While the word bejitarian (vegetarian) has a more flexible definition in Japanese than in some other languages, you might be surprised by the naturally vegetarian specialities on offer.
If you’re staying at shukubo (temple lodgings), be sure to try shojin ryori. This is traditional Buddhist cooking, prepared without any animal products. Dishes tend to be simple, seasonal – and delicious.
Look out for regional delicacies too. Ōwakudani, a volcanic valley in Hakone, offers both stunning views and the chance to try kuro-tamago. These black eggs are hard-boiled in hot springs and get their colour from the sulphur-rich water. It’s also said that eating one adds seven years to your life.
Further south in Osaka, ‘Japan’s kitchen’, try okonomiyaki. These cabbage-based pancakes are made to order so just ask for no meat or fish. Try things you wouldn’t at home; I was so taken with cooked maple leaves that they ended up in the novel I was there to research. For a caffeine kick, drink matcha – made from powdered green tea.
In addition to the celebrated springtime sakura (cherry blossom) and autumn koyo (colourful leaves), summer and winter also bring their special associations. And as the seasons change, so does the cuisine.
Try edamame or bitter melon in summer, shitake mushroom in autumn, daikon radish in winter, and bamboo shoots in spring. Note that the cost of fruit varies dramatically in Japan. It’s a popular gift and carefully cultivated fruit is sold as a luxury product. A pair of Yubari melons reportedly sold for ¥3 million (about £20,000) - an extreme example but check prices before committing.
Seasonal variations on snacks are popular. Previous limited edition treats include butter and cherry blossom inspired crisps to welcome spring and a carrot-flavoured Easter Kit-Kat. They won’t please everyone’s palette but they’re fun to try.
Many restaurants don’t have vegetarian options (meat-free is do-able, fish-free is far less typical). Additionally, requesting alterations to dishes is not common practice and will likely be met with confusion. There are also practical things that could get in the way of communicating, ranging from possible language barriers to the fact that in some ramen places your order will be taken by a machine.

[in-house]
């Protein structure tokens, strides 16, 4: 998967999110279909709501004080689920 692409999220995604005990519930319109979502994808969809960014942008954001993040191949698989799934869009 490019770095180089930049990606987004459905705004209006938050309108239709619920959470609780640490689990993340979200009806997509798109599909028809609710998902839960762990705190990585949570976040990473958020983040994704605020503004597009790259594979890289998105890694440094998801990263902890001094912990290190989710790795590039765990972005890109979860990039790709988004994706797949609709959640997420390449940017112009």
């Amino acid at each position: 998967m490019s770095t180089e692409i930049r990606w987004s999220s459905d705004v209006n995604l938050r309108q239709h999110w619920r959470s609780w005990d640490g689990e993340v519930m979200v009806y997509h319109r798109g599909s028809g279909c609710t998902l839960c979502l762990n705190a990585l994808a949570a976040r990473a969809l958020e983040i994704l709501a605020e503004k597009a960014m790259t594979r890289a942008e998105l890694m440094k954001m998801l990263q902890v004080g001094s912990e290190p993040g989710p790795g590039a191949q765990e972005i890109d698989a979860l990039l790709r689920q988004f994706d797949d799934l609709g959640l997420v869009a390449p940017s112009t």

Printing a translation of what you can’t eat is invaluable if you don’t speak Japanese. Make sure your request is specific and polite, and ask before you’re seated just in case they can’t cater for you.
A little research goes a long way. Apps such as 'Happy Cow' identify vegetarian and vegan restaurants in your area, some of which offer incredible meals. In Tokyo, I went back to Brown Rice more than once for the seasonal set menu.
If you prefer spontaneity, look for curry houses which offer stew-like vegetable dishes or try kushiage (fried things, including vegetables, on skewers) at an izakaya spot. Perhaps surprisingly, some sushi restaurants cater for vegetarians – try conveyer belt places where you can get a good look before ordering.
The other great news is that there’s a wealth of deserts and sweets to try, including mochi ice cream.
Many veggie-seeming Japanese dishes are made with fish stock, known as dashi, and fish flakes called bonito. Some vegetarians make exceptions when travelling and being flexible will make things easier. If, like me, you’re a strict vegetarian, or you’re allergic or intolerant, be sure to specify that you can’t eat dashi or bonito as part of your polite requests.
It’s also not unusual for a vegetarian dish to come with a tentacle or two as garnish, which can be a bit of a shock if you’re unaccustomed.
And don’t be like some tourists and mistake the intricate plastic food displays made to entice diners into restaurants as edible products.
Konbini – convenience stores – are on almost every corner in Japanese cities. Look out for Daily Yamazaki, 7-Eleven and Lawson to find your local one.
From boiled eggs and trays of veg to Japanese string cheese and rice balls, konbini offer good value and quick options.
They’re also a great place to pick up confectionary to bring home – wasabi-infused chocolates, anyone?